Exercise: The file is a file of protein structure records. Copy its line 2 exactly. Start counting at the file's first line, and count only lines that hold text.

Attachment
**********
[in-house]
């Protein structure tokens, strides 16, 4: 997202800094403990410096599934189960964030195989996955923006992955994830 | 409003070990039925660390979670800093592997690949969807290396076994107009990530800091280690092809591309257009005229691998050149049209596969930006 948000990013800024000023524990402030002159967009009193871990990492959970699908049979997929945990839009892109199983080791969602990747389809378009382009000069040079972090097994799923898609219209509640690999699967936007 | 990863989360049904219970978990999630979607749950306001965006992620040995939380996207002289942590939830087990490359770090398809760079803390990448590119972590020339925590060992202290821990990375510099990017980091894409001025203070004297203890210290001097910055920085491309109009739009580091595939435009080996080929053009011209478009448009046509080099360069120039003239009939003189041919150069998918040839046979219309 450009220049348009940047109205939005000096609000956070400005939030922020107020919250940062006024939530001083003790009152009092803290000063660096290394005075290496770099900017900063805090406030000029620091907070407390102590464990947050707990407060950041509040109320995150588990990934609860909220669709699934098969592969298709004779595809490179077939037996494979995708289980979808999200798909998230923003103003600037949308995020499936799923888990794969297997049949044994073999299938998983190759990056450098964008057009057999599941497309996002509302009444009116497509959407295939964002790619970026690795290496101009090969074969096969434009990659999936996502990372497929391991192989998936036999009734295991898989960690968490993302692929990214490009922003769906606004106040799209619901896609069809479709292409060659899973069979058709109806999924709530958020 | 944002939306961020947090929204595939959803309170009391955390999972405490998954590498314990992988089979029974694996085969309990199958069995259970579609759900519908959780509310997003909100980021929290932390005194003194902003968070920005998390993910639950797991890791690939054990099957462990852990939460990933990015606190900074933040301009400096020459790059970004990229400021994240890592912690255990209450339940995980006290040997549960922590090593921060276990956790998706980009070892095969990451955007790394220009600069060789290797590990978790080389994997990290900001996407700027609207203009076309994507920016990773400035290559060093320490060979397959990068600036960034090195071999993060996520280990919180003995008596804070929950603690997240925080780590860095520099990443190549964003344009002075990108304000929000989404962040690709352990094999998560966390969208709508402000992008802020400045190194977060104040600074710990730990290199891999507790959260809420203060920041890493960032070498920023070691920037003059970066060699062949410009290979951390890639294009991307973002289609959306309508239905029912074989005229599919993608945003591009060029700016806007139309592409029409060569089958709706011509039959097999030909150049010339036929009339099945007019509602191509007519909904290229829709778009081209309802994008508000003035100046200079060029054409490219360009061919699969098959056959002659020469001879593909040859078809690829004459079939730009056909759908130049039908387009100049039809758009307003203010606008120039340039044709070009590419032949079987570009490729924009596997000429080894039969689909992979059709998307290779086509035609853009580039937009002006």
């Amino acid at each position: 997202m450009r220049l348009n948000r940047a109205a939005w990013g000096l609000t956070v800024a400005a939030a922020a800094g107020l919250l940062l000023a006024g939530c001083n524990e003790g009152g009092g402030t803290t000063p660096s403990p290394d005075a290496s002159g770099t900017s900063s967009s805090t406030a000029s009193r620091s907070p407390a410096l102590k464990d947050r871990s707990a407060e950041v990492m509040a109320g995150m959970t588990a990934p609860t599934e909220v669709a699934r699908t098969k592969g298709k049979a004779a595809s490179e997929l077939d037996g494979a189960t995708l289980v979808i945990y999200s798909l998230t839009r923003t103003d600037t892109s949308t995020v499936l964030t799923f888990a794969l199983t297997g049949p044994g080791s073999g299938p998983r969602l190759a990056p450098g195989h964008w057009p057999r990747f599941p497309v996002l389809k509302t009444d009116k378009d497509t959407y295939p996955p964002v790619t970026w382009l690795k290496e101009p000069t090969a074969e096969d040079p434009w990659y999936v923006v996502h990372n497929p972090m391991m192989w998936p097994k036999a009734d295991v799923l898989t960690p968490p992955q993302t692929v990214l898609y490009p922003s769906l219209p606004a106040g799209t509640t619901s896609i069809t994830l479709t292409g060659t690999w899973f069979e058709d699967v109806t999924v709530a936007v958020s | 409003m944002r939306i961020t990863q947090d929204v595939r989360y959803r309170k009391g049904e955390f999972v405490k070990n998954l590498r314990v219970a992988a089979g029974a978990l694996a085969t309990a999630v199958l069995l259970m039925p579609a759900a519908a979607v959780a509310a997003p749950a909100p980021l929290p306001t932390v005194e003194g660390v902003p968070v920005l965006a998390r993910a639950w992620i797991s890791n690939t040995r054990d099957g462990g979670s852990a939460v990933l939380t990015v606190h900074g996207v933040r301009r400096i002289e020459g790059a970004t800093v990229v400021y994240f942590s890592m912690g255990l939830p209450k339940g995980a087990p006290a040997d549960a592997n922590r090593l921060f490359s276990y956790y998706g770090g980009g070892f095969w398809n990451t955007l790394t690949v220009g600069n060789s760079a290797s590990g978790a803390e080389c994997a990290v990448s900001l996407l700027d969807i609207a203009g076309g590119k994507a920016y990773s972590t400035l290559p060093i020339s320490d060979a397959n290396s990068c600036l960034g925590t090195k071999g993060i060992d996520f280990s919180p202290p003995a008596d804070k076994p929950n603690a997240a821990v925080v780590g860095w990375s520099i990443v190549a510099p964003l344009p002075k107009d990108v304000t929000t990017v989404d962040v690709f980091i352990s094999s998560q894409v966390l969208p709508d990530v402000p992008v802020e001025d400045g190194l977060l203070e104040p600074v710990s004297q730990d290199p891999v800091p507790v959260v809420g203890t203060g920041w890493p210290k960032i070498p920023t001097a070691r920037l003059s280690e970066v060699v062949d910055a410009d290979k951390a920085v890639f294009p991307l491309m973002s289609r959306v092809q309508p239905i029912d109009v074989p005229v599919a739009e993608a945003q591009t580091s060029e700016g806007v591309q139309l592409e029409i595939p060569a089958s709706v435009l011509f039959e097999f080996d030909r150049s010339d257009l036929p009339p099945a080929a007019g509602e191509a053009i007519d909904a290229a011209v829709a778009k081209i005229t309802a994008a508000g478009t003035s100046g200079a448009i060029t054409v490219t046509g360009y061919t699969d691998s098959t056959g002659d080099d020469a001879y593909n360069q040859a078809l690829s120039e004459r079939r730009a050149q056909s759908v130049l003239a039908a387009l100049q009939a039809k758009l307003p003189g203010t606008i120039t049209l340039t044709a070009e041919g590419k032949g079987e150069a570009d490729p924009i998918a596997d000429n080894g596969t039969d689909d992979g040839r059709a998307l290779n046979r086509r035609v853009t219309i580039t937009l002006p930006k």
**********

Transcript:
């Protein structure tokens, strides 16, 4: 997202800094403990410096599934189960964030195989996955923006992955994830 | 409003070990039925660390979670800093592997690949969807290396076994107009990530800091280690092809591309257009005229691998050149049209596969930006 948000990013800024000023524990402030002159967009009193871990990492959970699908049979997929945990839009892109199983080791969602990747389809378009382009000069040079972090097994799923898609219209509640690999699967936007 | 990863989360049904219970978990999630979607749950306001965006992620040995939380996207002289942590939830087990490359770090398809760079803390990448590119972590020339925590060992202290821990990375510099990017980091894409001025203070004297203890210290001097910055920085491309109009739009580091595939435009080996080929053009011209478009448009046509080099360069120039003239009939003189041919150069998918040839046979219309 450009220049348009940047109205939005000096609000956070400005939030922020107020919250940062006024939530001083003790009152009092803290000063660096290394005075290496770099900017900063805090406030000029620091907070407390102590464990947050707990407060950041509040109320995150588990990934609860909220669709699934098969592969298709004779595809490179077939037996494979995708289980979808999200798909998230923003103003600037949308995020499936799923888990794969297997049949044994073999299938998983190759990056450098964008057009057999599941497309996002509302009444009116497509959407295939964002790619970026690795290496101009090969074969096969434009990659999936996502990372497929391991192989998936036999009734295991898989960690968490993302692929990214490009922003769906606004106040799209619901896609069809479709292409060659899973069979058709109806999924709530958020 | 944002939306961020947090929204595939959803309170009391955390999972405490998954590498314990992988089979029974694996085969309990199958069995259970579609759900519908959780509310997003909100980021929290932390005194003194902003968070920005998390993910639950797991890791690939054990099957462990852990939460990933990015606190900074933040301009400096020459790059970004990229400021994240890592912690255990209450339940995980006290040997549960922590090593921060276990956790998706980009070892095969990451955007790394220009600069060789290797590990978790080389994997990290900001996407700027609207203009076309994507920016990773400035290559060093320490060979397959990068600036960034090195071999993060996520280990919180003995008596804070929950603690997240925080780590860095520099990443190549964003344009002075990108304000929000989404962040690709352990094999998560966390969208709508402000992008802020400045190194977060104040600074710990730990290199891999507790959260809420203060920041890493960032070498920023070691920037003059970066060699062949410009290979951390890639294009991307973002289609959306309508239905029912074989005229599919993608945003591009060029700016806007139309592409029409060569089958709706011509039959097999030909150049010339036929009339099945007019509602191509007519909904290229829709778009081209309802994008508000003035100046200079060029054409490219360009061919699969098959056959002659020469001879593909040859078809690829004459079939730009056909759908130049039908387009100049039809758009307003203010606008120039340039044709070009590419032949079987570009490729924009596997000429080894039969689909992979059709998307290779086509035609853009580039937009002006």